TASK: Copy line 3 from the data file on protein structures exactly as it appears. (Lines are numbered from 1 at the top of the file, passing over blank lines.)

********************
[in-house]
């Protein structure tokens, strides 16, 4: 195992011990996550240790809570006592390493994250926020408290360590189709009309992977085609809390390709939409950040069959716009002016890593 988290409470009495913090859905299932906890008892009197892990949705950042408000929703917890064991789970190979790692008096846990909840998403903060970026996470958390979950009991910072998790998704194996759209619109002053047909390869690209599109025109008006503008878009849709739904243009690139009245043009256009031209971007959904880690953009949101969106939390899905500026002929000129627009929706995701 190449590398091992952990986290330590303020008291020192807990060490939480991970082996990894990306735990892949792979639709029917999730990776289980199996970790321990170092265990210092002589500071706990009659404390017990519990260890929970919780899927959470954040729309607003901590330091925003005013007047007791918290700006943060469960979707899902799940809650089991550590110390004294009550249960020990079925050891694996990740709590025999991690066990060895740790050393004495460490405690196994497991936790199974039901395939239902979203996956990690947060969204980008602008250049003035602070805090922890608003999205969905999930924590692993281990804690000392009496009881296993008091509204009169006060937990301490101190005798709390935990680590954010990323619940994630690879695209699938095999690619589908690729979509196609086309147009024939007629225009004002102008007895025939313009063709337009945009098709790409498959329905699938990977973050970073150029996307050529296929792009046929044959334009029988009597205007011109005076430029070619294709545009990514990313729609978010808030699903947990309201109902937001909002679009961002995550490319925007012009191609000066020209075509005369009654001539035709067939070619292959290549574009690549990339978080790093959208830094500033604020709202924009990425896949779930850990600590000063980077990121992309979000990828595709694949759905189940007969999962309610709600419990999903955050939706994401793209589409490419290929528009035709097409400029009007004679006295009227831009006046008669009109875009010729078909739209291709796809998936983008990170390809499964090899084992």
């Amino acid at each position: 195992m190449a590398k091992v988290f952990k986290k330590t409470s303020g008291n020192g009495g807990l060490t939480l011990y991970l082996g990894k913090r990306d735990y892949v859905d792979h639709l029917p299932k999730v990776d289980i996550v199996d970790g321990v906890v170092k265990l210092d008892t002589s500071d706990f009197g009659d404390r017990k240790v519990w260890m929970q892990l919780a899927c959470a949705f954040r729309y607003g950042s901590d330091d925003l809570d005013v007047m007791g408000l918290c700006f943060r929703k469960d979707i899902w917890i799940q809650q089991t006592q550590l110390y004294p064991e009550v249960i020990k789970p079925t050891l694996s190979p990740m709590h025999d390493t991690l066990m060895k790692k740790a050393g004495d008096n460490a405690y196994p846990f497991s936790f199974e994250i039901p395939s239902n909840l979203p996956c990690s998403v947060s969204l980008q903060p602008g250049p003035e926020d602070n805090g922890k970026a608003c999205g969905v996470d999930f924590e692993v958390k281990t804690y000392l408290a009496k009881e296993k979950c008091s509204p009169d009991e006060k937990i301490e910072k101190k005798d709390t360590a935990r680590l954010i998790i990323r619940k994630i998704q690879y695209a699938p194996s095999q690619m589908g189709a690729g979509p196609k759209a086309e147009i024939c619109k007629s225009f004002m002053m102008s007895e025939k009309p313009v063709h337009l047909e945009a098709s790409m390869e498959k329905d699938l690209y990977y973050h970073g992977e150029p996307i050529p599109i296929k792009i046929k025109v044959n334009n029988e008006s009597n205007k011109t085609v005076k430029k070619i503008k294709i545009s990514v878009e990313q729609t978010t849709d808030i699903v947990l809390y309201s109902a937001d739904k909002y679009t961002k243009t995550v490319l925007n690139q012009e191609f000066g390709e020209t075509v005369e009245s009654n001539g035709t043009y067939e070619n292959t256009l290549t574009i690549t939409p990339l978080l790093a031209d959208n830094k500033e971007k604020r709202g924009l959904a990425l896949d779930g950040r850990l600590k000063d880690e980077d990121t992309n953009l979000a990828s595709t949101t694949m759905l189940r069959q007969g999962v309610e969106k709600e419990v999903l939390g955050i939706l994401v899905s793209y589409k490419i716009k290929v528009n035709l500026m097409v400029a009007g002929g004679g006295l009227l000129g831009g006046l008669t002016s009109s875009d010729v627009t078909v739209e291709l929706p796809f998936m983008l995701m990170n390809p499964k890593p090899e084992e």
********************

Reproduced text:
């Amino acid at each position: 195992m190449a590398k091992v988290f952990k986290k330590t409470s303020g008291n020192g009495g807990l060490t939480l011990y991970l082996g990894k913090r990306d735990y892949v859905d792979h639709l029917p299932k999730v990776d289980i996550v199996d970790g321990v906890v170092k265990l210092d008892t002589s500071d706990f009197g009659d404390r017990k240790v519990w260890m929970q892990l919780a899927c959470a949705f954040r729309y607003g950042s901590d330091d925003l809570d005013v007047m007791g408000l918290c700006f943060r929703k469960d979707i899902w917890i799940q809650q089991t006592q550590l110390y004294p064991e009550v249960i020990k789970p079925t050891l694996s190979p990740m709590h025999d390493t991690l066990m060895k790692k740790a050393g004495d008096n460490a405690y196994p846990f497991s936790f199974e994250i039901p395939s239902n909840l979203p996956c990690s998403v947060s969204l980008q903060p602008g250049p003035e926020d602070n805090g922890k970026a608003c999205g969905v996470d999930f924590e692993v958390k281990t804690y000392l408290a009496k009881e296993k979950c008091s509204p009169d009991e006060k937990i301490e910072k101190k005798d709390t360590a935990r680590l954010i998790i990323r619940k994630i998704q690879y695209a699938p194996s095999q690619m589908g189709a690729g979509p196609k759209a086309e147009i024939c619109k007629s225009f004002m002053m102008s007895e025939k009309p313009v063709h337009l047909e945009a098709s790409m390869e498959k329905d699938l690209y990977y973050h970073g992977e150029p996307i050529p599109i296929k792009i046929k025109v044959n334009n029988e008006s009597n205007k011109t085609v005076k430029k070619i503008k294709i545009s990514v878009e990313q729609t978010t849709d808030i699903v947990l809390y309201s109902a937001d739904k909002y679009t961002k243009t995550v490319l925007n690139q012009e191609f000066g390709e020209t075509v005369e009245s009654n001539g035709t043009y067939e070619n292959t256009l290549t574009i690549t939409p990339l978080l790093a031209d959208n830094k500033e971007k604020r709202g924009l959904a990425l896949d779930g950040r850990l600590k000063d880690e980077d990121t992309n953009l979000a990828s595709t949101t694949m759905l189940r069959q007969g999962v309610e969106k709600e419990v999903l939390g955050i939706l994401v899905s793209y589409k490419i716009k290929v528009n035709l500026m097409v400029a009007g002929g004679g006295l009227l000129g831009g006046l008669t002016s009109s875009d010729v627009t078909v739209e291709l929706p796809f998936m983008l995701m990170n390809p499964k890593p090899e084992e």